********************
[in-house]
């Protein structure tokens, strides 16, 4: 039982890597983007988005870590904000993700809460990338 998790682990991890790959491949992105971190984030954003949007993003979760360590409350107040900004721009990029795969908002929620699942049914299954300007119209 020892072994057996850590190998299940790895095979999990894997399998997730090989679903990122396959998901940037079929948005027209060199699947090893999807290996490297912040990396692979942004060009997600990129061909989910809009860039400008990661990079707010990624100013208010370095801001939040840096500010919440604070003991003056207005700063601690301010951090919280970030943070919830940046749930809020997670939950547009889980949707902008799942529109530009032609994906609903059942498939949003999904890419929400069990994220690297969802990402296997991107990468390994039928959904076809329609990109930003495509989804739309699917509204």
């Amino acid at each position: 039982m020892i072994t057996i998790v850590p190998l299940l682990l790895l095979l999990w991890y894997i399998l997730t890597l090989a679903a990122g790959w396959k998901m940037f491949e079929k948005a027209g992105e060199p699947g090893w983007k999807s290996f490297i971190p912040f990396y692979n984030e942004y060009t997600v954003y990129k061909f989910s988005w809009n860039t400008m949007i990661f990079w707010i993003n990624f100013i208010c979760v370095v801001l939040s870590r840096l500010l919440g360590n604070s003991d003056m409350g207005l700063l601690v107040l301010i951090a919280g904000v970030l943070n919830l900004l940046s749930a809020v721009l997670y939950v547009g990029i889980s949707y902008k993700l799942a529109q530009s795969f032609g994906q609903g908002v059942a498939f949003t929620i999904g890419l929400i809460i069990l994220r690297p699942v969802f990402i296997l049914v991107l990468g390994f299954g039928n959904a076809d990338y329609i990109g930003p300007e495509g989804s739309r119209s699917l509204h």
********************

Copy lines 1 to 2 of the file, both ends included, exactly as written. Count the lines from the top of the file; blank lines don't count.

[in-house]
């Protein structure tokens, strides 16, 4: 039982890597983007988005870590904000993700809460990338 998790682990991890790959491949992105971190984030954003949007993003979760360590409350107040900004721009990029795969908002929620699942049914299954300007119209 020892072994057996850590190998299940790895095979999990894997399998997730090989679903990122396959998901940037079929948005027209060199699947090893999807290996490297912040990396692979942004060009997600990129061909989910809009860039400008990661990079707010990624100013208010370095801001939040840096500010919440604070003991003056207005700063601690301010951090919280970030943070919830940046749930809020997670939950547009889980949707902008799942529109530009032609994906609903059942498939949003999904890419929400069990994220690297969802990402296997991107990468390994039928959904076809329609990109930003495509989804739309699917509204």